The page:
decline to exercise supplemental jurisdiction" over supplemental
state law claims if the court has dismissed all claims over
which it has original jurisdiction. 28 U.S.C. § 1367(c)(3).
Therefore, it is within this court's discretion to proceed with
plaintiffs' state law claims or dismiss them. In this case, the
court finds that the factors of judicial economy, convenience,
fairness and comity are not served by this court's retention of
jurisdiction. See Int'l Coll. of Surgeons, 522 U.S. at 172,
118 S.Ct. 523 (outlining factors).
First, judicial economy is not served by this court's
retention of jurisdiction. At this point, the burden of the
state law claims would be the same for a federal as for a state
court, and there would be no substantial duplication of effort
if the state law claims were tried in state court. See Wright
v. Associated Ins. Cos. Inc., 29 F.3d 1244, 1251 (7th Cir.
1994) (holding that the district court should have relinquished
jurisdiction over state law claims when the federal claims were
dismissed and there was very little federal judicial investment
in the state law claims).
Second, convenience is not served by this court's retention of
jurisdiction. The state law claims are not patently frivolous,
nor is it absolutely clear to this court how the supplemental
state law claims will be decided. See Van Harken v. City of
Chicago, 103 F.3d 1346, 1354 (7th Cir. 1997) (reaffirming the
"no brainer" exception to the general rule that federal courts
should relinquish jurisdiction of state law claims); Brazinski
v. Amoco Petroleum Additives Co., 6 F.3d 1176, 1182 (7th Cir.
1993) (holding that retention of a state law claim is
appropriate when the correct disposition of the claim is "so
clear as a matter of state law that it could be determined
without further trial proceedings and without entanglement with
any difficult issues of state law. . . .").
Finally, fairness and comity are not served by this court's
retention of jurisdiction. Under § 1367(d), the period of
limitations for any claim asserted under subsection (a) "shall
be tolled while the claim is pending and for a period of 30 days
after it is dismissed unless State law provides for a longer
tolling period." 28 U.S.C. § 1367(d). Thus, dismissal of the
state law claims on jurisdictional grounds will not preclude
plaintiffs from pursuing this matter in state court. Olde
Disc., Inc. v. Parker, No. 97 C 5746, 1998 WL 901673, at *4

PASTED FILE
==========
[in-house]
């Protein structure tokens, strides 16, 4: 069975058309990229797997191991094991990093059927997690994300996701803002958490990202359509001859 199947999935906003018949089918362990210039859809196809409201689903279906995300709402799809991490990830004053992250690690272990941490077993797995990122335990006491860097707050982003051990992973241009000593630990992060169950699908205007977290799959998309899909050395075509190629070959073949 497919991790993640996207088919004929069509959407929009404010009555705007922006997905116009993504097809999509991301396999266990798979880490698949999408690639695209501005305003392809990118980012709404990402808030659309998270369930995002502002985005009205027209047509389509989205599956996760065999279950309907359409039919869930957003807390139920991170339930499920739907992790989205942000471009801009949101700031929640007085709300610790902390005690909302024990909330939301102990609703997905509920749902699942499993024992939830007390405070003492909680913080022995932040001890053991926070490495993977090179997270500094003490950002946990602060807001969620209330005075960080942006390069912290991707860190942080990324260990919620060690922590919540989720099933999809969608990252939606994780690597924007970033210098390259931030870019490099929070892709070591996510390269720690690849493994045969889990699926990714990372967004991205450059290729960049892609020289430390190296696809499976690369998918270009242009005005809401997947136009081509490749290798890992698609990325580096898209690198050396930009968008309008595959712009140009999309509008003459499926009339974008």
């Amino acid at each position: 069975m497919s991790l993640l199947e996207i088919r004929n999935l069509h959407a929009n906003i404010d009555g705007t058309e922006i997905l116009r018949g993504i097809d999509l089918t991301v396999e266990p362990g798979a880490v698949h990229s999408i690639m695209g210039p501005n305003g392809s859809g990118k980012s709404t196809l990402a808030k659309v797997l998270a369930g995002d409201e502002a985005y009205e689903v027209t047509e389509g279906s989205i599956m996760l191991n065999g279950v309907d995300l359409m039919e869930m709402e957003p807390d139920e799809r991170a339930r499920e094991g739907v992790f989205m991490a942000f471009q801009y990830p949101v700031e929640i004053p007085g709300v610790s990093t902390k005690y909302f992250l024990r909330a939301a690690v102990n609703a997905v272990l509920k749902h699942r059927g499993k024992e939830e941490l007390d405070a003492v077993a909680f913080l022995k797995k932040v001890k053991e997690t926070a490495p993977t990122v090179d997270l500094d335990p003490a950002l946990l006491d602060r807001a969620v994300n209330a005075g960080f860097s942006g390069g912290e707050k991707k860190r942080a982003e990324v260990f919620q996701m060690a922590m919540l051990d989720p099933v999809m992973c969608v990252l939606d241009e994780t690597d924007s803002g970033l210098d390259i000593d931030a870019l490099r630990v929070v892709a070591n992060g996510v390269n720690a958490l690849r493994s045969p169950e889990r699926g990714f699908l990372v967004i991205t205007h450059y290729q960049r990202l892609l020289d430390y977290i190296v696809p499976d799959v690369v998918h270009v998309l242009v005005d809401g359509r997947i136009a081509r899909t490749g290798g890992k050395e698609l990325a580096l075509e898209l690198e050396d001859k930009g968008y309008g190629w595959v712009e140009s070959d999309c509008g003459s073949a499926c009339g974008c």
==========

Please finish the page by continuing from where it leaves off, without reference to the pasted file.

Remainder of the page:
(N.D.Ill.Dec. 21, 1998). Further, no res judicata effect
attaches to the claims the court dismisses for lack of subject
matter jurisdiction. Follkie v. City of Chicago, No. 97 C 154,
1997 WL 527304, at *6 n. 7 (N.D.Ill. Aug. 19, 1997).
In sum, judicial economy, convenience, fairness and comity do
not compel this court to retain jurisdiction over plaintiffs'
state law claims. This case belongs in state court. Therefore,
this court exercises its discretion in dismissing without
prejudice plaintiffs' supplemental state law claims, Counts II
and III. See Standard Bank & Trust Co. v. Vill. of Orland
Hills, 891 F. Supp. 446, 452 (N.D.Ill. 1995) (dismissing federal
due process claim and relinquishing jurisdiction over remaining
state law claims in zoning action). Plaintiffs are free to file
these claims in state court. The court denies as moot
defendants' motion to dismiss Counts II and III on the merits.
For the foregoing reasons, the court: (1) grants in part and
denies in part defendants' motions in limine and (2) grants in
part and denies in part defendants' motion for summary judgment
as follows. The court grants defendants' motion for summary
judgment on Count I of plaintiffs' complaint. On its own motion,
the court dismisses Counts II and III of plaintiffs' complaint
without prejudice. The
court denies as moot defendants' motion for summary judgment on
Counts II and III of plaintiffs' complaint. As to Count I of
plaintiffs' complaint, final judgment is entered in favor of
defendants Advanced Equities, Inc., Lee Jack Pressman,
Communications Infrastructure Development Corporation, WD
Holdings Corp., Digital Network, Inc., Centers Corporation, and
Telecom Capital Group, and against plaintiffs Ronald R. and